Tipping her head back, she closed her eyes, trying to enjoy the sunlight on her skin. Instead she found herself counting the minutes. They passed slowly.
He eventually returned. "I'm supposed to send you to the Alpha site," he told her without preamble. "Dr. Keller will meet you there."
The walk back to the gate was a quiet one. He glanced at her about halfway there. "You know everyone on Atlantis misses you."
She looked down. "Thank you." Mustering a wry smile, she said, "Though I'm sure it's not everyone."
He chuckled quietly.
It took a few more steps before she remembered her manners. "How have you been?"
"Oh, me? I've been good. Couldn't ask for anything better than what I've got. Every day's an adventure, you know?"
She knew. She remembered.
The rest of the walk was silent. She couldn't bring herself to make small talk. Even so, it was nice to walk with someone she trusted; a friendly, familiar face. There weren't enough of those in her life. The last time she'd seen any had been the encounter with John and his team. Before that... She wasn't sure how long she had been with the Replicators.
When they reached the DHD, she turned away, letting Lorne dial without her watching. There was a flutter of nerves in her stomach at the familiar sound of the gate coming to life. The Alpha site wasn't Atlantis, but it was a step closer than she'd been in a long time.
Lorne keyed his radio. "Alpha site, this is Major Lorne."
The radio crackled. "Go ahead, Major."
"I've got Dr. Weir here, ready to come through to you."
"We're expecting her."
She let out a breath. "Thank you, Major."
He caught her gaze, nodding slowly. "I hope you don't mind me saying this, Ma'am, but -- I hope this isn't the last time we see each other."
A smile touched her lips. "Me, too."
Four men met her on the other side of the gate. Three of them pointed weapons at her; the fourth stood slightly behind them, looking slightly annoyed at the others. Once the gate had shut down and she hadn't made any threatening moves or produced any weapons of her own, the guns pointed at her slowly lowered.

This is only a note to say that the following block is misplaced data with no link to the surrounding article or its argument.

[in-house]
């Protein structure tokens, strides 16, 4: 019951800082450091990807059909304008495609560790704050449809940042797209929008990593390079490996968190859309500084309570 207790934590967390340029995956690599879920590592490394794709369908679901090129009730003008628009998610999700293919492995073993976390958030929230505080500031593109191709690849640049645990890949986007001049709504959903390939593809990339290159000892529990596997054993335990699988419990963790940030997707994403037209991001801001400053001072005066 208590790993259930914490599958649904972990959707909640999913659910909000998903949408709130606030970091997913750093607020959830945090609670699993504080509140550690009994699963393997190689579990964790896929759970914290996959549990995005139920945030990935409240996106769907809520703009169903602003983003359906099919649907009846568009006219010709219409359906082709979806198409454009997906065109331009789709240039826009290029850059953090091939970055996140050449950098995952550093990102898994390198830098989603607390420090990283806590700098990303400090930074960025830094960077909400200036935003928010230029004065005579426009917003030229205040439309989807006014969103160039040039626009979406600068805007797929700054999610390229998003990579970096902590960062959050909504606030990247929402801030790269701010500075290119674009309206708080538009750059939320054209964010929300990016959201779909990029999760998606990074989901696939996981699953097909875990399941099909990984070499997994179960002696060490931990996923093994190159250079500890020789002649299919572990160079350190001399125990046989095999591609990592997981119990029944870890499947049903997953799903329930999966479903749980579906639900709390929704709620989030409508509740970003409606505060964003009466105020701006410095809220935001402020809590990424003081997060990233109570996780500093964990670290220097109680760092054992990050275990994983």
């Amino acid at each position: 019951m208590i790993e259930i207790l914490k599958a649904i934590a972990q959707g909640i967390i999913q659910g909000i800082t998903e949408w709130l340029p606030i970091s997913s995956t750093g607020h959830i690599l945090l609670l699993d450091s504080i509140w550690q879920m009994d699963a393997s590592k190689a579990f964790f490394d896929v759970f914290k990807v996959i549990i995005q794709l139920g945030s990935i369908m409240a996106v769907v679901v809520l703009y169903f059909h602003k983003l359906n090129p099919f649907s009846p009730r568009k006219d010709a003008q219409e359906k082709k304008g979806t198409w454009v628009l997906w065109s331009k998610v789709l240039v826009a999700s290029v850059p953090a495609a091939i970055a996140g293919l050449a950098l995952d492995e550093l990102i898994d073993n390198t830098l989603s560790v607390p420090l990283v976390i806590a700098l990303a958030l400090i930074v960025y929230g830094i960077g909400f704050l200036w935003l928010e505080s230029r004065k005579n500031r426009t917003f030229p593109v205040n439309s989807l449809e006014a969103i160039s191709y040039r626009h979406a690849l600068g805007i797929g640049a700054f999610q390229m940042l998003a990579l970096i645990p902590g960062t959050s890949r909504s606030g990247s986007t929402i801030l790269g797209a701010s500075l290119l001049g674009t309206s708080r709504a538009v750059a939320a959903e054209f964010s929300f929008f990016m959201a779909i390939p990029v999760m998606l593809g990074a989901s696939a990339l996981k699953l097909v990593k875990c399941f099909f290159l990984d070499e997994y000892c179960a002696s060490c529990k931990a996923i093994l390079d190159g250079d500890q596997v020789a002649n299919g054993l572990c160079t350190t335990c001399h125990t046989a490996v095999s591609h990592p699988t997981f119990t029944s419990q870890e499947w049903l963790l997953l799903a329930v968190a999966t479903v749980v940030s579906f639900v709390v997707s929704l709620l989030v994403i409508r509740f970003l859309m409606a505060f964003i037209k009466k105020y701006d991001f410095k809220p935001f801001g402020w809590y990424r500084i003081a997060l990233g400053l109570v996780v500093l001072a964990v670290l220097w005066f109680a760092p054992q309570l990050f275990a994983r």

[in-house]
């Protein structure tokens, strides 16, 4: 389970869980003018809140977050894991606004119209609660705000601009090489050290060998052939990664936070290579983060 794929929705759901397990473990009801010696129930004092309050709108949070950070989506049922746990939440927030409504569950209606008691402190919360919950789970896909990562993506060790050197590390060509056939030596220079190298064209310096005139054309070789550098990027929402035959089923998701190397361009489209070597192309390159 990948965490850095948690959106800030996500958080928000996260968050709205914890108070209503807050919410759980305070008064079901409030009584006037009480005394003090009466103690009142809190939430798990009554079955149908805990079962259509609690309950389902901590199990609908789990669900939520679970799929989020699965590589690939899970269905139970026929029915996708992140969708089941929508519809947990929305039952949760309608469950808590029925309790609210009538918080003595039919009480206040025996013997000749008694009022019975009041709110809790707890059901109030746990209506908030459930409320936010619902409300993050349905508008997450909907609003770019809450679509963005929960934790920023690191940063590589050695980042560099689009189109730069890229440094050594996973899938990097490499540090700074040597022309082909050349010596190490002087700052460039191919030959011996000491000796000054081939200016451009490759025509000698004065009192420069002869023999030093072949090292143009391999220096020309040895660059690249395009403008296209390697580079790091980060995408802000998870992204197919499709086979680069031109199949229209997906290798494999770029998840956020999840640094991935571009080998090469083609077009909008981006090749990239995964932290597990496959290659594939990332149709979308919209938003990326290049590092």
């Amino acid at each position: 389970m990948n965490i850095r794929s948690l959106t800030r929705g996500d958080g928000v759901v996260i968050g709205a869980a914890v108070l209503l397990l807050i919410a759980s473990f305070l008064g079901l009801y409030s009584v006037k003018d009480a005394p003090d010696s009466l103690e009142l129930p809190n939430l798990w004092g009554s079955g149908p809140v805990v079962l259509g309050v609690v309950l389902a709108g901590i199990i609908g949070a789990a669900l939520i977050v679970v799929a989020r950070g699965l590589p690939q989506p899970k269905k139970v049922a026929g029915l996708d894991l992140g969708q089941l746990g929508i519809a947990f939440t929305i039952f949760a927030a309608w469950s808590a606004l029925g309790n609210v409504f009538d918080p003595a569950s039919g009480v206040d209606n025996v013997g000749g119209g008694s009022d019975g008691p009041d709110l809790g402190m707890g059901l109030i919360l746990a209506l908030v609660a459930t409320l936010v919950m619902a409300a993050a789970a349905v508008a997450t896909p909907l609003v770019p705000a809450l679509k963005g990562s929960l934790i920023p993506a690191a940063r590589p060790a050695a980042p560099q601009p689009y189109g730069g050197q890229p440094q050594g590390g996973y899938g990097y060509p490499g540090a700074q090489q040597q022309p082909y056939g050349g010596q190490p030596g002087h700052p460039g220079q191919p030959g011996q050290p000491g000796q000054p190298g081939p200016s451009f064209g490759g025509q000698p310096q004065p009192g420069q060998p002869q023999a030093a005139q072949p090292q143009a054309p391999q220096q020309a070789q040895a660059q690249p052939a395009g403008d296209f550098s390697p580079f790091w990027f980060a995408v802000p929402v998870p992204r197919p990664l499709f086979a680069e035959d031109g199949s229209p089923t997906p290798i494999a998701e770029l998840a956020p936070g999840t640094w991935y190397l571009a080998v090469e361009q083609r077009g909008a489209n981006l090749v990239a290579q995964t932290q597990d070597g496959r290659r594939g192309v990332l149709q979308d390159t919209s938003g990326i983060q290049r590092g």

Only then did she let herself look at John, who stepped forward to meet her. She should have expected him to be there. Of course he would be worried about her – and he was, she could read that much in his look. Somehow she hadn't thought about him showing up, though, and it caught her off guard. She took a breath to steel herself and moved to meet him.
"Hey." His low voice sent a shiver through her, which she had to fight to suppress.
She managed to smile back. "John."
He moved closer. "Are you okay?"
That was the question. "I'll know once I've talked to Dr. Keller."
Her response did nothing to assuage the worry in his eyes. He didn't push it, though. Stepping back, he gestured to the temporary buildings behind him. "She's getting set up. I hope you don't mind that I came along as her escort."
Clearly the doctor needed an escort for the short walk from the gate to the Alpha site facilities. Elizabeth shook her head, smiling a little. "It's good to see you."
They fell into step, heading for the facility. He glanced at her as they walked but didn't say anything. She was at a loss, herself. There were so many things to say, but nothing for here and now. Not until she'd talked to the doctor.
Dr. Keller met them at the building's entrance. "Dr. Weir!" Her smile was characteristically bright and friendly. "It's so good to see you."
"You, too." The doctor's warmth made it easy to smile back at her.
"I'll take her from here," the doctor said to John.
He nodded. "I'll be out here," he told Elizabeth. His hand lingered briefly on her back before he stepped away. The touch made her ache.
Dr. Keller led her back into the site's infirmary. It wasn't anywhere near as well appointed as the one in Atlantis, but Elizabeth knew it could serve as a field hospital if necessary. It was more than adequate for her purposes.
They went into a private room. Dr. Keller gestured for Elizabeth to sit on the bed. "So, is this just a checkup, or is something wrong?"
It was the moment of truth. "The latter, unfortunately." She took a deep breath. Dr. Keller's kind doctor face gave her the strength to speak. "I think... I might be pregnant."
The doctor's eyes went wide. "Oh!"
Elizabeth managed a wry smile. "Not what you expected?"
"I didn't know what to expect. But no," she added frankly, "this probably wouldn't have made the list. Ah, your crew, they're all Replicators...?"
"It's not --" Elizabeth shook her head. "It wasn't one of my crew."
"Oh." Dr. Keller let out a breath. "Okay. Human, then? I'm not meaning to pry," she hastened to add. "It's medically relevant."
"Okay, then." She nodded, smiling reassuringly. "In that case, it's easy enough to find out if you're right."